Character - It is a common occurrence to hear of modern athletes using growth hormones, steroids, and any number of doping agents that would give one the perceived advantage to be the best. One can be resolute and be aiming toward the finish line of life, yet if their character is not sound then it will not bring them in a winning way to the end of the course. Paul warned the church at Corinth that they might be driven for the things of God, yet they lacked holiness of character which would ultimately allow them to be winners. In I Corinthians 6:9-10, Paul is desirous that his brethren not be mislead to think they can live one way on this earth, expecting entrance to the Kingdom of Light: Or do you not know that the unrighteous will not inherit the kingdom of God? Do not be deceived; neither fornicators, nor idolaters, nor adulterers, nor effeminate, nor homosexuals, nor thieves, nor the covetous, nor drunkards, nor revilers, nor swindlers, will inherit the kingdom of God. It is one thing to say you are a Christian and a follower after Christ -- it is another to live it out daily with integrity and honesty.
Endurance - Once a runner has done all that they can do to prepare body, soul, and spirit for the race at hand, they must then draw upon their inner reserves to complete the race ahead. Very little of our "daily racing" is sprinting, where we get the satisfaction of enjoying the fruit of our labors day to day. On the contrary, most of our daily (metaphoric) racing is part of a marathon where the daily achievements are more often just keeping pace with what God has in store for us on any given day. Personally, I see this metaphor played out constantly between the young and the old. Youth is impetuous and will burn up a track, running 400 and 800 meters with speed, joy, and abandon. However, I would bank on an older runner with the wisdom to "hold back" in a longer race, rather than a youngster who has not learned the strategy to pace oneself through the contest. Likewise, endurance will only come through experience -- doing the next right thing day after day and not expecting immediate dividends. Endurance is ultimately the fuel in the tank of the engine of Resolve that drives us to the finishing tape.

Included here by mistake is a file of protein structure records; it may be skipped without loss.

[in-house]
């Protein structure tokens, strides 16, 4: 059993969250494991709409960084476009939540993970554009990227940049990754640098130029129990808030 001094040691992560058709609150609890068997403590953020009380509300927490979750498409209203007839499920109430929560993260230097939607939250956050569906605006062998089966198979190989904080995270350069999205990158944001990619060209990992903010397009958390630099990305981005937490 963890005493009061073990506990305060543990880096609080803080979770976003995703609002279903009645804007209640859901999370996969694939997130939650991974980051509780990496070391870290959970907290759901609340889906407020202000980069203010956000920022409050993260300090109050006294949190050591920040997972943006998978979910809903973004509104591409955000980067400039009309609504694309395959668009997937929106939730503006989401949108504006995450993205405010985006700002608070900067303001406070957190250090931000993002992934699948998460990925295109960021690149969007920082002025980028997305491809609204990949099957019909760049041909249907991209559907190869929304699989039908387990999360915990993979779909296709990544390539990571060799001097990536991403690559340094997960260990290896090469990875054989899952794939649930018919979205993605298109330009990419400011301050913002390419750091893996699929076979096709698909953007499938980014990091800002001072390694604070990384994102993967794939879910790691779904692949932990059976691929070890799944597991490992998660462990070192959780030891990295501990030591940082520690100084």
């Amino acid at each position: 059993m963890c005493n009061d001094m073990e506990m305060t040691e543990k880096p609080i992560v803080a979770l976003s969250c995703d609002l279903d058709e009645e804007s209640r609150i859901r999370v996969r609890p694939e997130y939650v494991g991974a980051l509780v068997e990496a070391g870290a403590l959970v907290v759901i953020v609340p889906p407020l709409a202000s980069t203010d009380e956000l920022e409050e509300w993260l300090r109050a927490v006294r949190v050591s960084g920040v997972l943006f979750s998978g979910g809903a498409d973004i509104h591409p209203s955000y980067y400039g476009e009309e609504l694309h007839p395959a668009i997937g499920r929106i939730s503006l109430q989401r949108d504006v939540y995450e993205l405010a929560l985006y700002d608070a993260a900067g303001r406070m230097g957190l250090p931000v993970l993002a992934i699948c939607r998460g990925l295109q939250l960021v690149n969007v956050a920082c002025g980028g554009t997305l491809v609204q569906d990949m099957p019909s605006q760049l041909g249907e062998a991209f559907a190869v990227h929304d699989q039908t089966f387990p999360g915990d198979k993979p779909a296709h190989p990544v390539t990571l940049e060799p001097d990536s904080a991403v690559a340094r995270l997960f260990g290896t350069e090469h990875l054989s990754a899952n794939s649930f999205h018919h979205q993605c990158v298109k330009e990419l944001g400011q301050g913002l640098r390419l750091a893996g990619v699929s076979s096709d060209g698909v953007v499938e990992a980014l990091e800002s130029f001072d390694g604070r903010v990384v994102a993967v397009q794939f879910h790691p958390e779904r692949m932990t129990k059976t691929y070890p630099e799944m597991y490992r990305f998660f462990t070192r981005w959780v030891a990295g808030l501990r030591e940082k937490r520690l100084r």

The writer of Hebrews tells us to not be entangled by the cares of this world or the sin which would so easily "trip us up" on life's race course, but to run with endurance the race set before us (Hebrews 12:1). As we set our affections upon the Author and Perfecter of our faith through our resoluteness, aim, character and endurance, we find that the race set before us is not a burdensome chore. We further find that life is not meaningless but the course is laid out for each and every one of us in the way of wisdom by our Creator. Once we understand the race before us, then we can take up Paul's admonition to run in "such a way" as to not only win, but to be more than conquerors through Him who set us on this glorious course of life. It is not a rat race -- it is our human race and it is simply an amazing one which He has given us all the grace and ability to win!
Holy Father, thank you for your words to us that we are all in a spiritual race. You would not have called us to this endeavor without the ability and grace to finish. And, to not only finish but to win. Thank you for making us victors in you, Lord, as we all pace ourselves toward the finish line in such a way as to bring you glory. In Jesus Christ's Precious Name, Amen!
Your Barefoot Servant,